Unit 2: Measurement of Economic Performance 

    Readings from textbook: McConnell-Brue, Chapters 7-9

    Chapter 7: Measuring domestic output, national income, and the price level

    Chapter 8: Introduction to Economic Growth and Instability

    Chapter 9: Building the Aggregate Expenditures Model 

    National Income Accounts, circular flow models, Gross Domestic Product (GDP) components of GDP, real vs. nominal GDP, inflation: its measurement, its
    types and making adjustments for it; price indices, nominal and real values, costs of inflation, unemployment: definition and measurement; types of unemployment, the natural rate of unemployment

    Unit 3: National Income and Price Determination

    Readings from textbook: McConnell-Brue, Chapters 10, 11, and 16

    Chapter 10: Aggregate Expenditures: The Multiplier, Net Exports and Government

    Chapter 11: Aggregate demand and Aggregate supply

    Chapter 16: Extending the Analysis of Aggregate Supply

    aggregate demand, determinants of aggregate demand, multiplier and crowding-out effects, aggregate supply, short-run and long-run analyses, sticky vs. flexible wages and prices, determinants of aggregate supply, macroeconomic equilibrium, real output and price level, short and long run, actual vs. full-employment output; economic fluctuations. inflation and unemployment, types of inflation: demand-pull and cost-push, the Phillips curve: short run versus long run, role of expectations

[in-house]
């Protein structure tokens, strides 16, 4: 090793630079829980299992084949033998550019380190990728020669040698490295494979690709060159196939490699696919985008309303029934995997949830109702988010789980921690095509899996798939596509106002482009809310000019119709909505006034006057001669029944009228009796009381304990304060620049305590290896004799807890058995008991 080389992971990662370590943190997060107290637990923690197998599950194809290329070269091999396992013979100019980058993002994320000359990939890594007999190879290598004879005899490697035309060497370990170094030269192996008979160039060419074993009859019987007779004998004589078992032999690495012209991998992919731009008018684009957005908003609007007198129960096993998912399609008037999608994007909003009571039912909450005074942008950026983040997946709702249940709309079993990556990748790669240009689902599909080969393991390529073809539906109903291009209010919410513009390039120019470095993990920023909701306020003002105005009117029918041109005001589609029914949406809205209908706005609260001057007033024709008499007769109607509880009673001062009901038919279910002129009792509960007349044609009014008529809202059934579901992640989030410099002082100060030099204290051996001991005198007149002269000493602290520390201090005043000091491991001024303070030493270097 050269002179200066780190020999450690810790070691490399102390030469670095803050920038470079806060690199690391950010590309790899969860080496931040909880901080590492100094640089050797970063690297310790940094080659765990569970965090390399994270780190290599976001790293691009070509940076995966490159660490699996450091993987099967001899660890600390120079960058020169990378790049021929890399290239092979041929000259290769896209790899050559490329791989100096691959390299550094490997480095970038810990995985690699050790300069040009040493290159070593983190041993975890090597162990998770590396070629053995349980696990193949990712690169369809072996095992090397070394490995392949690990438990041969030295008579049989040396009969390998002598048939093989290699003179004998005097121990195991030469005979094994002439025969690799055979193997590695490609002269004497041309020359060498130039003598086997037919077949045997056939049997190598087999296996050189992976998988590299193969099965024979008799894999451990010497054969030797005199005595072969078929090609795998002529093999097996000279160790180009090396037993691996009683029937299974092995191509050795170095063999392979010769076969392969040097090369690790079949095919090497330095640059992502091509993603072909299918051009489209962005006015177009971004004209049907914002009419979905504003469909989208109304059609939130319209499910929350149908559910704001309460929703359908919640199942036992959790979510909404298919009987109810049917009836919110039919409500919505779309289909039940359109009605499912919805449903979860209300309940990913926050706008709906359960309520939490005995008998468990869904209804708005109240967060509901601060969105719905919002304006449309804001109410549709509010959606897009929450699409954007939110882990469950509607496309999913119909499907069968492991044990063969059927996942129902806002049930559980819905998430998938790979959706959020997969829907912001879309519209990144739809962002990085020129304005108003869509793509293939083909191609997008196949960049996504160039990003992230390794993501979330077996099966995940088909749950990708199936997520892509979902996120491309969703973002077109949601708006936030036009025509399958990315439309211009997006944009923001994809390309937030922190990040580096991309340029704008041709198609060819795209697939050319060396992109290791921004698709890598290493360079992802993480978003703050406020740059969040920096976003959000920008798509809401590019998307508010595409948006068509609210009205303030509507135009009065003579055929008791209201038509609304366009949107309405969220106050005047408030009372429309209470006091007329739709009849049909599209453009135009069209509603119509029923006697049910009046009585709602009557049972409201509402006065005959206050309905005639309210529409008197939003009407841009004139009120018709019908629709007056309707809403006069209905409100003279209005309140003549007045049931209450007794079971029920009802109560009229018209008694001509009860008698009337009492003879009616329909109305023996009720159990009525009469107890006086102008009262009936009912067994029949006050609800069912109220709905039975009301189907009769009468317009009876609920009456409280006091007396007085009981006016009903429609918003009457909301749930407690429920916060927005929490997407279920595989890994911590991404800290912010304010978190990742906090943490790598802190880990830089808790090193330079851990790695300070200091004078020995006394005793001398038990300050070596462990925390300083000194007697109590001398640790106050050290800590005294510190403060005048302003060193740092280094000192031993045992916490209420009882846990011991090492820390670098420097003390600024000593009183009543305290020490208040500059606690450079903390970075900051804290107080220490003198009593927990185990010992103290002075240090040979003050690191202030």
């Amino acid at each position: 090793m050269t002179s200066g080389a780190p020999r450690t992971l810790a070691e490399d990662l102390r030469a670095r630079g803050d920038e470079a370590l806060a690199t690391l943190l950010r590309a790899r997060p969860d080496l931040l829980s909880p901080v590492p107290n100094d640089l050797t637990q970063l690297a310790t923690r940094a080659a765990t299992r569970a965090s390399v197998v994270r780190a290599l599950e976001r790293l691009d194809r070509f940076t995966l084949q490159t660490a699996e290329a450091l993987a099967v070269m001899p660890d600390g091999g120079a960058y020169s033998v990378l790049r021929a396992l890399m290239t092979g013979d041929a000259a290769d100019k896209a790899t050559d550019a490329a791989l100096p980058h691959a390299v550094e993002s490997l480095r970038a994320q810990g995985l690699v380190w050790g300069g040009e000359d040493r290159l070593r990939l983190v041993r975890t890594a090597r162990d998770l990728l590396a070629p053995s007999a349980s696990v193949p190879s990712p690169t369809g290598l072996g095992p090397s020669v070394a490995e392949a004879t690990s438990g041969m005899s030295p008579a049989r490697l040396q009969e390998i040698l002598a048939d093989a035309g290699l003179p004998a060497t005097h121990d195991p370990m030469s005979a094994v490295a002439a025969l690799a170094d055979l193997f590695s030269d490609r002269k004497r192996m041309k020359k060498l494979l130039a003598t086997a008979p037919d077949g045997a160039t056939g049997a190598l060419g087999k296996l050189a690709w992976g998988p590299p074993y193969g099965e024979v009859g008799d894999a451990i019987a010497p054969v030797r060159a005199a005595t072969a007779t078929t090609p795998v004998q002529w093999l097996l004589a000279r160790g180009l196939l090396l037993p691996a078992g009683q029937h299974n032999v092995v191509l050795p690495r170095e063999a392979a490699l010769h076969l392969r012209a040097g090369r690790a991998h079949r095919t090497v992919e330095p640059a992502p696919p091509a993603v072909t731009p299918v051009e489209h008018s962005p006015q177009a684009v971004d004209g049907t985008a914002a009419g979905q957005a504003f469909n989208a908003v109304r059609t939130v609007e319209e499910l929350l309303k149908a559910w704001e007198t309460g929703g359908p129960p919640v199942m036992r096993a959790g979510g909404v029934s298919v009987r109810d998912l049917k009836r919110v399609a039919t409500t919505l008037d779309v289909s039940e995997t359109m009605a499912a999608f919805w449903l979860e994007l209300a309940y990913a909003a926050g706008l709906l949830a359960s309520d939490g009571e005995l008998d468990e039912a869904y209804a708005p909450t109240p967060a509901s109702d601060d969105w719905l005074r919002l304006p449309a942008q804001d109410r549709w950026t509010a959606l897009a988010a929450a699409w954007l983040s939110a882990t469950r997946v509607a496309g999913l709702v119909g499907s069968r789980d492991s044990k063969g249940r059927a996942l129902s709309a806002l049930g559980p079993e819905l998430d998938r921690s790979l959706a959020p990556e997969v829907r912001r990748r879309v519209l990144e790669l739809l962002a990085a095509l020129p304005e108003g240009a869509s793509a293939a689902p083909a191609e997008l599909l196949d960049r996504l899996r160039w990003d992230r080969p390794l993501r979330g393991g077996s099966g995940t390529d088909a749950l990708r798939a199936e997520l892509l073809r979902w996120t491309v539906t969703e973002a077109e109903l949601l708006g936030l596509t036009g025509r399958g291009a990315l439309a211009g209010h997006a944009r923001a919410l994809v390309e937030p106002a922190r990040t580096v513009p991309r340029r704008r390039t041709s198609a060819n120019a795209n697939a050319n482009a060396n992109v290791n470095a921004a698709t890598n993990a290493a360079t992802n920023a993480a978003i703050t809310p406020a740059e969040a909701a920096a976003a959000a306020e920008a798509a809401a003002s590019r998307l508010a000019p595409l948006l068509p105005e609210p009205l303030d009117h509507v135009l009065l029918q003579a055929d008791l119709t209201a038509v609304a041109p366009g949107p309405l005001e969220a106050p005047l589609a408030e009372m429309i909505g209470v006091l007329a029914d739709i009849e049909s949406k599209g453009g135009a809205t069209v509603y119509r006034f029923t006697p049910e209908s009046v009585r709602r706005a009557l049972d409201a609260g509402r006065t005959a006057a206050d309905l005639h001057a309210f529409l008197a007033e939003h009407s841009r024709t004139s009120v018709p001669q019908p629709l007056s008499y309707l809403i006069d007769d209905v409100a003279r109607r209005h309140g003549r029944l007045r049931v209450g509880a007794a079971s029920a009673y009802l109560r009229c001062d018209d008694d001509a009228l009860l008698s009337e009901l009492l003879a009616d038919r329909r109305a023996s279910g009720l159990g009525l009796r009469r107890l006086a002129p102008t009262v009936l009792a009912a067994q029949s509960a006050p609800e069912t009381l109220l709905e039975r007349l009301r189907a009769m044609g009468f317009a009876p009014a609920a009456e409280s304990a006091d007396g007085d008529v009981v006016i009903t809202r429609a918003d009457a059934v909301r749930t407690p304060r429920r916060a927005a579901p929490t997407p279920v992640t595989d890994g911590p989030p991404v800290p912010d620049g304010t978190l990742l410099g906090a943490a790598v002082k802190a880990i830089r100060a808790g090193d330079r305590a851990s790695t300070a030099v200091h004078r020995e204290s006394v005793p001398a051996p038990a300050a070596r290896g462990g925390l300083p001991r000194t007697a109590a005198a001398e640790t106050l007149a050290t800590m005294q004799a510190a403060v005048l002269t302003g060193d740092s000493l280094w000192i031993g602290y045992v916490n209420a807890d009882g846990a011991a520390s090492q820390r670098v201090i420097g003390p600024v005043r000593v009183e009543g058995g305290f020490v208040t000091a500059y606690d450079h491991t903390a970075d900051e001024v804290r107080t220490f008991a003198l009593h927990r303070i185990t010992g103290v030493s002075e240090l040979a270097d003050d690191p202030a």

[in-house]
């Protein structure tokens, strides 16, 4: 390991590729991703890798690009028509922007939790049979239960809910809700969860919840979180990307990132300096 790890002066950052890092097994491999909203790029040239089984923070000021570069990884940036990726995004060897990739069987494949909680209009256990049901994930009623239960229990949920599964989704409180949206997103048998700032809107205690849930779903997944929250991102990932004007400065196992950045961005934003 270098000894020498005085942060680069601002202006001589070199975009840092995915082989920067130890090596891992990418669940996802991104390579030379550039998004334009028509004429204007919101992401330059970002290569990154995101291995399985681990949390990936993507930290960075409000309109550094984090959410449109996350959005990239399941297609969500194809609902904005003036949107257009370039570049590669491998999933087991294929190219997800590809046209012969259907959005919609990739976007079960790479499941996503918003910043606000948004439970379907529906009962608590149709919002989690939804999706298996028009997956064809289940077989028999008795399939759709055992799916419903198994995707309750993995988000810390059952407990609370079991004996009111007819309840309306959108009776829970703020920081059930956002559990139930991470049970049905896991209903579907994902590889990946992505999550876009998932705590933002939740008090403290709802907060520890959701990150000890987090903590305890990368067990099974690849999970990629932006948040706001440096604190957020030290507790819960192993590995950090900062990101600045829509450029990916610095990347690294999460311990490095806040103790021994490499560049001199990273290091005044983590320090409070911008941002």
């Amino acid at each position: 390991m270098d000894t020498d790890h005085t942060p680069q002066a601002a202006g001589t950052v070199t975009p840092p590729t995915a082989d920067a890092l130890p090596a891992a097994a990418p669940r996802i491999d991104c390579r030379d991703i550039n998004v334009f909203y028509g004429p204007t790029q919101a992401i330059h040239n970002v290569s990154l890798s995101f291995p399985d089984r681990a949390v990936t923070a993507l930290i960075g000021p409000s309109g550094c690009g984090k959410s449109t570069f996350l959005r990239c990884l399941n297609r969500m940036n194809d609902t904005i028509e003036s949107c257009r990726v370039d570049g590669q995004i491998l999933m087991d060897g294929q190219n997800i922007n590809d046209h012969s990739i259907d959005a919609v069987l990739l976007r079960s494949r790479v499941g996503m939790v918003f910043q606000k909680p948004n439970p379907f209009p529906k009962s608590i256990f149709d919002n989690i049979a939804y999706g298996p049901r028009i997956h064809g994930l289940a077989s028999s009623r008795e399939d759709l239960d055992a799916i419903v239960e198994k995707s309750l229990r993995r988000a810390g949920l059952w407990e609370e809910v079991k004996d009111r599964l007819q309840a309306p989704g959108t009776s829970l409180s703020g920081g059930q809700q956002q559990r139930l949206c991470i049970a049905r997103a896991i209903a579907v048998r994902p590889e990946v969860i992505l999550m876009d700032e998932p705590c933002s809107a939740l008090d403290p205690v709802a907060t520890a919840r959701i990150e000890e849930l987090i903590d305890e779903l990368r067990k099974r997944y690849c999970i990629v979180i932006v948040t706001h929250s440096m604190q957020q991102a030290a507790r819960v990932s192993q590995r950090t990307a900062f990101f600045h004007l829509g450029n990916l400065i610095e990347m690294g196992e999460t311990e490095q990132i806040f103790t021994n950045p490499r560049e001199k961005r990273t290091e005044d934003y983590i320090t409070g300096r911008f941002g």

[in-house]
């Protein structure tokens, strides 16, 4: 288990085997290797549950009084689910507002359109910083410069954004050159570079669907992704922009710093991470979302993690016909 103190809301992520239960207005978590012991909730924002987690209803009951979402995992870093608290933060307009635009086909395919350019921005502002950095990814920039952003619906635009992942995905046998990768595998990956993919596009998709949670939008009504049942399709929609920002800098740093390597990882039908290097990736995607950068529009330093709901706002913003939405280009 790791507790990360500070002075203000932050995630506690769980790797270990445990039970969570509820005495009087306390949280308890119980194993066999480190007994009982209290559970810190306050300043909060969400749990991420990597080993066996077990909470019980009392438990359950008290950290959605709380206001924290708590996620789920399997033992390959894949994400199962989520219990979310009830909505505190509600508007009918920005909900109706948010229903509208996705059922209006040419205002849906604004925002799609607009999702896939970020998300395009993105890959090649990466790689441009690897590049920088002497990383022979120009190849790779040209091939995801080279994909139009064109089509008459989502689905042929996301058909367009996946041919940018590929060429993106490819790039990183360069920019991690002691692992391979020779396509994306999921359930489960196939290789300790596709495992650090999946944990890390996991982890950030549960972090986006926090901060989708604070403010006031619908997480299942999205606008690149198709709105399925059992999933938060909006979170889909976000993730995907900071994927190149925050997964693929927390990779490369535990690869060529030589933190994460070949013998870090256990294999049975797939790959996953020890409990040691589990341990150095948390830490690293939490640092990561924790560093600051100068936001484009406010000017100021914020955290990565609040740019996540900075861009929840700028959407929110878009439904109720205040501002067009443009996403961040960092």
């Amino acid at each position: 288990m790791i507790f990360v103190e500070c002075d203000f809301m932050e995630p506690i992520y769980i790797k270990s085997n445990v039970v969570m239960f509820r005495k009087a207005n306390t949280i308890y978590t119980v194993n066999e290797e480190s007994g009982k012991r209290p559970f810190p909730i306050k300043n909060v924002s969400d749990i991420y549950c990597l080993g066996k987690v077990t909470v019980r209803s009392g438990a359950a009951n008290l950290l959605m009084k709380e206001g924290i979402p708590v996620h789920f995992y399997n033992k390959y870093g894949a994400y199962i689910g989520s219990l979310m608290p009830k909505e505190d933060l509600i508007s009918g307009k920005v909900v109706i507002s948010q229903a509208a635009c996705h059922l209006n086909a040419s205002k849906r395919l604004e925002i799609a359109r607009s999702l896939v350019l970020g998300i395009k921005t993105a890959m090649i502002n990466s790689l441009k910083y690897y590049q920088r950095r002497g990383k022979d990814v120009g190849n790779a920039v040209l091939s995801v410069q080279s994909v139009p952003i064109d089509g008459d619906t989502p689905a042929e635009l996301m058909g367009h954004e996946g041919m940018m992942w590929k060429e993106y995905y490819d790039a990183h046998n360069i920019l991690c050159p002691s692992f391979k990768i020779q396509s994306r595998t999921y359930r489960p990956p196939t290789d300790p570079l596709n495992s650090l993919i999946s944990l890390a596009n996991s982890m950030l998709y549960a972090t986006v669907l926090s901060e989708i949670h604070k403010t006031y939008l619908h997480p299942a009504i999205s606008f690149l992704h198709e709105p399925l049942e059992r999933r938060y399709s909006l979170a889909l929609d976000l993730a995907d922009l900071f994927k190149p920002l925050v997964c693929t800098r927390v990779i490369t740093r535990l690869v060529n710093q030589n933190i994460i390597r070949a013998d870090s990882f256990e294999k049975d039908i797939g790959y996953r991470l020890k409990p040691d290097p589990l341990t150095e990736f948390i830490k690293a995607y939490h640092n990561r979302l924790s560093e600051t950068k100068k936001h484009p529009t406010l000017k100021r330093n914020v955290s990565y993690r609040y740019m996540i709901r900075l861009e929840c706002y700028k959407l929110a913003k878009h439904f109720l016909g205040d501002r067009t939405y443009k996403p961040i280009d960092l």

Unit 4: Financial Sector

    Readings from textbook: McConnell-Brue, Chapters 13 and 14 
    Chapter 13: Money and Banking

    Chapter 14: How Banks and Thrifts Create Money

    money,banking, and financial markets; definition of financial assets: money, stocks, bonds; time value of money (present and future value); measures of money supply, banks and creation of money; money demand; money market, loanable funds market; central banks and control of the money supply; tools of central bank policy; quantity theory of money; real versus nominal interest rates

    Unit 5: Fiscal and Monetary Stabilization Policies 

    Readings from textbook: McConnell-Brue, Chapters 12 and 15
    Chapter 12: Fiscal Policy

    Chapter 15: Monetary Policy

    fiscal and monetary policies; demand-side effects, supply-side effects, policy mix, government deficits and debt

    Unit 6: Economic Growth and Productivity

    Readings from textbook: McConnell-Brue, Chapter 17

    Chapter 17: Economic Growth and the New Economy

    investment in human capital; investment in physical capital; research and development, technological progress; growth policy

     Unit 7: Open Economy: International Trade and Finance 

    Readings from textbook: McConnell-Brue, Chapters 37 and 38
    Chapter 37: International Trade

    Chapter 38: Exchange Rates, the Balance of Power, and Trade Deficits

    balance of payments accounts, balance of trade, current account, capital account, foreign exchange market, demand for and supply of foreign exchange, exchange rate determination, currency appreciation and depreciation, net exports and capital flows, links to financial and goods markets